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Looking for books on game graphics and audio technology

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Hello there. Could anyone suggest current books that cover the technologies, techniques and terminologies for game graphics. Something that covers topics from the basics of 3D rendering to the more advanced topics including the graphics pipeline, texturing, lighting, occlusion culling, tessellation, shaders, etc. My primary interest is in what they are, how they work and how they are applied rather than the mathematics.

 

I'm also looking for an equivalent for game audio.

 

Thank you.

Edited by VoidRoamer

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Hi.
Regarding graphics, are you looking for a book that also teaches how to apply this knowledge? In that case books are often bound/linked to a specific API. Ofcourse there are other books, but it depends on what you want to get out of it.

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I suppose that was a bit general. I'm looking for a general introduction of the technologies themselves. For example with texturing: Why are textures used? What are UV coordinates? What is bump mapping, normal mapping, etc, etc. What problems do these solve?

 

I'm familiar with much of this in a general sense but something that covered them in more detail would be great. If such a text actually exists. Same with audio.

 

BTW. Orangeatang - thanks for those suggestions, I will be looking into sound creation but not at this time.

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Some of the books I know that cover a wide array of topics in Game Development: 

 

Game Engine Architecture is a broad book that covers many of the things you mentioned such as the pipeline and audio (although it's focused on the idea of making an engine rather than a game, it still talks about some core topics that you should know). This book is more theory than practice.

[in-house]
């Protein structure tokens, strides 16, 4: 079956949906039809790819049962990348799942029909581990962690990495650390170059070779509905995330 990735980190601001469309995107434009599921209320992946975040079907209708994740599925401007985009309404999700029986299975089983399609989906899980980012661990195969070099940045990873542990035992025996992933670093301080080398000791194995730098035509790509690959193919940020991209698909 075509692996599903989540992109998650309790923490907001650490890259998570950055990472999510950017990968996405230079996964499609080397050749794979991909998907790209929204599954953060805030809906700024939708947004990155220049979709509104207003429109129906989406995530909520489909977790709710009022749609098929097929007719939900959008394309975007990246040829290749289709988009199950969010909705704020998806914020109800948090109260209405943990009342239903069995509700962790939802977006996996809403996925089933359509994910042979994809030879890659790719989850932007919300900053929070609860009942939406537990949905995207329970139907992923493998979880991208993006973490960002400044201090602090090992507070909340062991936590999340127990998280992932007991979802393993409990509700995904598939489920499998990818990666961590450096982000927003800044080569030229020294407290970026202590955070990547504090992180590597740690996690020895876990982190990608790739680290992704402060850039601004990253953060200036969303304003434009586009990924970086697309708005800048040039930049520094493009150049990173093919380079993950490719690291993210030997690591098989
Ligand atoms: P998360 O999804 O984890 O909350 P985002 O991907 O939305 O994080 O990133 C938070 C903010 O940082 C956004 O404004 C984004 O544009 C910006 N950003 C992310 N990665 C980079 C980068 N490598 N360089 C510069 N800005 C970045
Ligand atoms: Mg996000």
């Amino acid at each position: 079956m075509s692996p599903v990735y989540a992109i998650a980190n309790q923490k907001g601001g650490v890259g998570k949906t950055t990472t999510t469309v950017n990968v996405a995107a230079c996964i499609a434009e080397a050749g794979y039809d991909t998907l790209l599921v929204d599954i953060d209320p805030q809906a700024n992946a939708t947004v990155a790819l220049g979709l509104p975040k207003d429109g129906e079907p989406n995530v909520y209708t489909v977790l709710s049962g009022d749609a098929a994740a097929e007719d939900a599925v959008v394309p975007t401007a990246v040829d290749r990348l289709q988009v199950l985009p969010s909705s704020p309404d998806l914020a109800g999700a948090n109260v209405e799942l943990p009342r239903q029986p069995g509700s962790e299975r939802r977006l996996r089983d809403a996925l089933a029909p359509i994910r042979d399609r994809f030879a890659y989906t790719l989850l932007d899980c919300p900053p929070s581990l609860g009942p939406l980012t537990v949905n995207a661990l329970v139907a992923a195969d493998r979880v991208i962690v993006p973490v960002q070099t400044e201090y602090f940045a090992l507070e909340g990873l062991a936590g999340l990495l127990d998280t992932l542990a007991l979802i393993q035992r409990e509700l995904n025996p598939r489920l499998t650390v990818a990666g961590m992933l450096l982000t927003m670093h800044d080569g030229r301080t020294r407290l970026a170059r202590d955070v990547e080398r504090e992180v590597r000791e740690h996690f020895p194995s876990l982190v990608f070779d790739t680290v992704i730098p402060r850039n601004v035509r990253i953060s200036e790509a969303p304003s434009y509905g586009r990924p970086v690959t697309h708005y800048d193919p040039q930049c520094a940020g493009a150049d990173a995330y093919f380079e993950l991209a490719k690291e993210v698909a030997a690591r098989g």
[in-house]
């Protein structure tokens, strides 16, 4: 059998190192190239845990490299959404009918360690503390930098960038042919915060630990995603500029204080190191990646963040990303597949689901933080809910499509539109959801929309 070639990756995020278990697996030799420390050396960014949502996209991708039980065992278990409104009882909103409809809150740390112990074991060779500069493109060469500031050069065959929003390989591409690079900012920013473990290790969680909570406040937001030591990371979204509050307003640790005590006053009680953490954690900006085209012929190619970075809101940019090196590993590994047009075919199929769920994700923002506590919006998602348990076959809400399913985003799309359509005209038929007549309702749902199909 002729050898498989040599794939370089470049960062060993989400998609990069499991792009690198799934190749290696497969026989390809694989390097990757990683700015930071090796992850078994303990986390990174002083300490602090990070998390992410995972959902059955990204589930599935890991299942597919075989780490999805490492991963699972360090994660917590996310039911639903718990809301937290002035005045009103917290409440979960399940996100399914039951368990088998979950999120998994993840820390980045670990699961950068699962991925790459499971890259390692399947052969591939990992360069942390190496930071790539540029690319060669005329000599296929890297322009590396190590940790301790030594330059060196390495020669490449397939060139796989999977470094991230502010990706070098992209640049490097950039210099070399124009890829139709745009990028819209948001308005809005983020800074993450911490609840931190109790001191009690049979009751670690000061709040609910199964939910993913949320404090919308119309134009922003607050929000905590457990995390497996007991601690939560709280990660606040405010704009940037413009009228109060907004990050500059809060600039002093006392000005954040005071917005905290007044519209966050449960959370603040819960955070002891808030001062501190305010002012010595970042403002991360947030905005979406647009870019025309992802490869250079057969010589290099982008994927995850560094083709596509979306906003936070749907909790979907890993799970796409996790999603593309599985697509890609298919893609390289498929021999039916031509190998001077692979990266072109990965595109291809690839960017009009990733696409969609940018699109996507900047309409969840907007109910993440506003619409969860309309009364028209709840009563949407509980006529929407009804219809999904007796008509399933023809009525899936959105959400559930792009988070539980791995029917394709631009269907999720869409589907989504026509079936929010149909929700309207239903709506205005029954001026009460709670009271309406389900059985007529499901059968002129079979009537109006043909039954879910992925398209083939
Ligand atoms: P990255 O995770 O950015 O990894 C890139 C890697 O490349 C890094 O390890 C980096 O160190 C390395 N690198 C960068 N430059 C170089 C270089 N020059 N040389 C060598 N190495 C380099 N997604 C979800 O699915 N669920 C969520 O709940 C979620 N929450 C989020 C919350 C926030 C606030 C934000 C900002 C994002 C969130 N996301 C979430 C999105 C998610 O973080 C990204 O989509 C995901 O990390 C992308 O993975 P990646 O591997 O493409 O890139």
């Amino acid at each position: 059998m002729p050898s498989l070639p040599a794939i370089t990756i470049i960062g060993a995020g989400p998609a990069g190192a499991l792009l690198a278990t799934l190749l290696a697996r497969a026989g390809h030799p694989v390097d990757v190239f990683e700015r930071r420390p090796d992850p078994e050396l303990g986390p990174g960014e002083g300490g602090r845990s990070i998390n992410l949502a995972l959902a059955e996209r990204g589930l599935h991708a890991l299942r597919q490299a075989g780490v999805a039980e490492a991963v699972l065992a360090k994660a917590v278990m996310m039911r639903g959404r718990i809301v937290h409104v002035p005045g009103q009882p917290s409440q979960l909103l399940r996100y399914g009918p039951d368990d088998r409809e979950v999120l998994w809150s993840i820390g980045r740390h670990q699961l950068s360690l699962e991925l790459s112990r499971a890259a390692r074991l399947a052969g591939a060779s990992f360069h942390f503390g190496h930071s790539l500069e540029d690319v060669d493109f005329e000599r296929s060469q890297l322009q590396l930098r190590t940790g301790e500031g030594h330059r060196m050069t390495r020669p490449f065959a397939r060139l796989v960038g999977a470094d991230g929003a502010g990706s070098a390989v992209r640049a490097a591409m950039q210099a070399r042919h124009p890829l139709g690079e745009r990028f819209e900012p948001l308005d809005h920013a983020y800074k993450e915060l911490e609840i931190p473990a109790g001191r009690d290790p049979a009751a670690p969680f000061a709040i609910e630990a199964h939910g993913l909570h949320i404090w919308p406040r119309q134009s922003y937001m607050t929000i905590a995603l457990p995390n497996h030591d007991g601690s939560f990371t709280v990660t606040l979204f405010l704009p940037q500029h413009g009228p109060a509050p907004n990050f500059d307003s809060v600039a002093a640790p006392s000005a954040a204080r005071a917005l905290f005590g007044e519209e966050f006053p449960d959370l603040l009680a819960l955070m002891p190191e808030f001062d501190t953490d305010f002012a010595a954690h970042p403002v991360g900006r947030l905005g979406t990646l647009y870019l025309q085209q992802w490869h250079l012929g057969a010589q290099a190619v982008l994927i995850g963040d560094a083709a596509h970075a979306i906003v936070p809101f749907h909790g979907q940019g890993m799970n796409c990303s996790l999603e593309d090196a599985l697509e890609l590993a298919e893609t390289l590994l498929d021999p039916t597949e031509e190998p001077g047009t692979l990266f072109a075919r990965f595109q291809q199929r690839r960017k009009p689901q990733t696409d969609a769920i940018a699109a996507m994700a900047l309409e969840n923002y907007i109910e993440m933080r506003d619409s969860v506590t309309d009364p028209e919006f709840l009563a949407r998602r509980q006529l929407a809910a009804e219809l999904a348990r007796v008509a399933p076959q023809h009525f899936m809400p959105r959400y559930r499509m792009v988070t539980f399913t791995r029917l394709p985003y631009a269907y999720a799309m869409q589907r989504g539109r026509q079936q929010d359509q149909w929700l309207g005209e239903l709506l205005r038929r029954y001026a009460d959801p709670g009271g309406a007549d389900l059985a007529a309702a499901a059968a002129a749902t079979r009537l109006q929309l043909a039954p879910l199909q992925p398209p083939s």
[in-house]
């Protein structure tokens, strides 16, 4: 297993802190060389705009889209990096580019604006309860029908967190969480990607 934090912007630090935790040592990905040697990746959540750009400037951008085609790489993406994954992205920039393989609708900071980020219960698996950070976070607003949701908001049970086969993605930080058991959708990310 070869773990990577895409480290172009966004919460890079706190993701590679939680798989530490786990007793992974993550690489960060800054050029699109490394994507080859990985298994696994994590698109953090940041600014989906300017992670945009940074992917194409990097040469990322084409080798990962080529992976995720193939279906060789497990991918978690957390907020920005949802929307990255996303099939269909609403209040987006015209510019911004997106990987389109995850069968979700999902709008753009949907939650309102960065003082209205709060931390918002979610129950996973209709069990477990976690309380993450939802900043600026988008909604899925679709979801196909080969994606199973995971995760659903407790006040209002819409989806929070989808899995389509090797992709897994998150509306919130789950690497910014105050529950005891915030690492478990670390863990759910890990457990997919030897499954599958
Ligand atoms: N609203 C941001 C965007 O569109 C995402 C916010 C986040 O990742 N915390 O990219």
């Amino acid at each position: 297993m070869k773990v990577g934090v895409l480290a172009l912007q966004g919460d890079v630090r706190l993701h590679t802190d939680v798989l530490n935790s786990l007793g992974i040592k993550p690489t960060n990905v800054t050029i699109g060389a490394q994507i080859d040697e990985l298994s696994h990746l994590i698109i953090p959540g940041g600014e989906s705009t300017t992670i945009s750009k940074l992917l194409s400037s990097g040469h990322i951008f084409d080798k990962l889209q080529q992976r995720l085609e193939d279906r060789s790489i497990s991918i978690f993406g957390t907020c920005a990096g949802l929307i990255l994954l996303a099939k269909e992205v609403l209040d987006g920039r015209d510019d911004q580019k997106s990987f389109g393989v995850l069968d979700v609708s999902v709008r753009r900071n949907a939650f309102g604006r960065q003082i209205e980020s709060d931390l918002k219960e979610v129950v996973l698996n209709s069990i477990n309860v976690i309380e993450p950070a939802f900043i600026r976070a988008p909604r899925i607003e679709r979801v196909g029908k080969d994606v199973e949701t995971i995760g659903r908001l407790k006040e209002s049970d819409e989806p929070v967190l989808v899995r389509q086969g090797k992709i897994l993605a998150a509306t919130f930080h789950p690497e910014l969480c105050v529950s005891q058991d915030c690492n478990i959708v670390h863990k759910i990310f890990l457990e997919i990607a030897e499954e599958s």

Introduction to 3D Game Programming With DirectX11 goes into how to implement most of the things you mentioned such as tessellation, lighting and texturing.

 

I heard Game Coding Complete also covers some essential topics, but I've never read it. You can check out the reviews in the link provided.

 

That's all I can think of right now. Usually books go into one specific topic, such as rendering or AI. Browsing through Amazon's Computer & Technology book section is a nice way of getting to know the different types of books available. You can try and look for introductory books, as they're the ones that usually tackle a broad range of topics. Remember though, the broader the book, the lesser the details. 

 

Click here to go straight to Amazon's Game Programming book section

 

 

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I'm familiar with much of this in a general sense but something that covered them in more detail would be great. If such a text actually exists. Same with audio.

 

Most audio concerns in computer games aren't really game-specific or even optimised for games, unlike graphics which have evolved hand-in-hand with entertainment software.